Among the economies proposed in its Budget for 2014-2015, the Commonwealth Government has announced that it will abolish a number of government bodies, including the Corporations and Markets Advisory Committee (CAMAC).
- CAMAC is a small body which has worked assiduously for over 35 years, under several names, to recommend technical and policy maintenance and improvement of companies and securities law.
- The Commonwealth Government has announced its intention to abolish CAMAC.
- Despite its merits, the Australian Law Reform Commission is no substitute for CAMAC as it lacks the specialist and practitioner expertise.
CAMAC was established by the Formal Agreement between the Commonwealth and the States in 1978, which instituted the Co-operative Scheme, and put on a statutory basis by what is now the Australian Securities and Investments Commission Act 2001, initially as the Corporations and Securities Advisory Committee, and since 2002 as CAMAC.
CAMAC’s members have all served part-time. They have been drawn from both government and the private sector, and have included many knowledgeable and distinguished practitioners, who provided much of their time for no charge, or for much less than it was worth. For many years, it was led by the late Professor Harold Ford. Initially it was funded and supported entirely by the Commission, but since 1991 it has had a staff (currently three employees), premises and an appropriation of its own, with some support services still being provided by ASIC. Recently, the annual appropriation has been about $1 million.
CAMAC has issued at least one substantial report in every year of its existence, often two or three. Those reports invariably addressed difficult technical or policy issues, sometimes both. They have been a model of clear analysis and level-headed, practical reform. CAMAC has mostly worked on issues referred to it by Ministers, though it has undertaken valuable work on its own initiative.
The 1993 review of the regulation of collective investments (undertaken together with the Australian Law Reform Commission) was a major exercise referred to CAMAC by the then Minister and completed within 18 months, including issuing a discussion paper and a final report, which took into account a large number of submissions. That report analysed the deficiencies of the then prescribed interest provisions of the legislation, which were causing investors serious losses, and suggested workable replacements, which were cheaper to run and incorporated stronger structural safeguards for investors. It formed the basis of the Managed Investments Act 1998, which has been substantially successful. The safe and efficient administration of trillions of dollars of investors’ funds depend on these provisions. When in 2011 the government asked CAMAC to advise again on collective investments, it saw no need to re-open the structural issues, and instead asked CAMAC to look at emerging issues concerning insolvency and transfer of management of collective investment schemes.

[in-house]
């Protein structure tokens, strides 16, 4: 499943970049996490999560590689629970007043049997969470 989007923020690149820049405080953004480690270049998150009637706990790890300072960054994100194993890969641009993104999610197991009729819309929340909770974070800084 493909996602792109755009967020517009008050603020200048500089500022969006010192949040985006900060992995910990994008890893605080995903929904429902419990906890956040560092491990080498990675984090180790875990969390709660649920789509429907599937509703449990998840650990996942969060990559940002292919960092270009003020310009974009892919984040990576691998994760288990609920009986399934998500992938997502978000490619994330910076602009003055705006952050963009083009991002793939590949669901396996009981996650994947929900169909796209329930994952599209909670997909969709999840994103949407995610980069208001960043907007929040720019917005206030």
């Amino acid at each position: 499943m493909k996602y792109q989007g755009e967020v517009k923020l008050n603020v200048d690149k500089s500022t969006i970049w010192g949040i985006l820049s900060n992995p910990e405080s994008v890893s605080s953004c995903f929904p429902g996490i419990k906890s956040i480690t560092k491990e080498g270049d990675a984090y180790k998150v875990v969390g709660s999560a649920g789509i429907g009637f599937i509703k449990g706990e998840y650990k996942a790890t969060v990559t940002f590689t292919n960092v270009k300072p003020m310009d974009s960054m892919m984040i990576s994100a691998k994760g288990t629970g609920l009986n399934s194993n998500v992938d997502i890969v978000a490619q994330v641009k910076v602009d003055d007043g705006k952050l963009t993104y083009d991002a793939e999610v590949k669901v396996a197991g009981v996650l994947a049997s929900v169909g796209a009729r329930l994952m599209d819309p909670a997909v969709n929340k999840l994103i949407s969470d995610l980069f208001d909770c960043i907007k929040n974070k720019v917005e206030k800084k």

On the other hand, in 1990, CAMAC took the initiative in examining a large number of technical anomalies in the operation of Chapter 6 of the Corporations Law (the takeovers code) and both technical and policy issues in the compulsory acquisition provisions. Many of its recommendations were adopted in the simplification of Chapters 6 and 6A effected by the Corporate Law Economic Reform Program Act 1999. The annual cost savings to participants in takeovers from these reforms alone would well exceed the cost of operating CAMAC.
In December 2009, CAMAC proposed a number of very sensible reforms to the scheme of arrangement provisions in Part 5.1 of the Corporations Act. Unfortunately, the Government has not yet acted on these proposals.
Despite its merits, the Australian Law Reform Commission is no substitute for CAMAC: it lacks the specialist and practitioner expertise. If CAMAC did not exist, we would have had to invent it. If it ceases to exist, we will have to reinvent it.
The contents of this publication, current at the date of publication set out above, are for reference purposes only. They do not constitute legal advice and should not be relied upon as such. Specific legal advice about your specific circumstances should always be sought separately before taking any action based on this publication.
© Herbert Smith Freehills 2019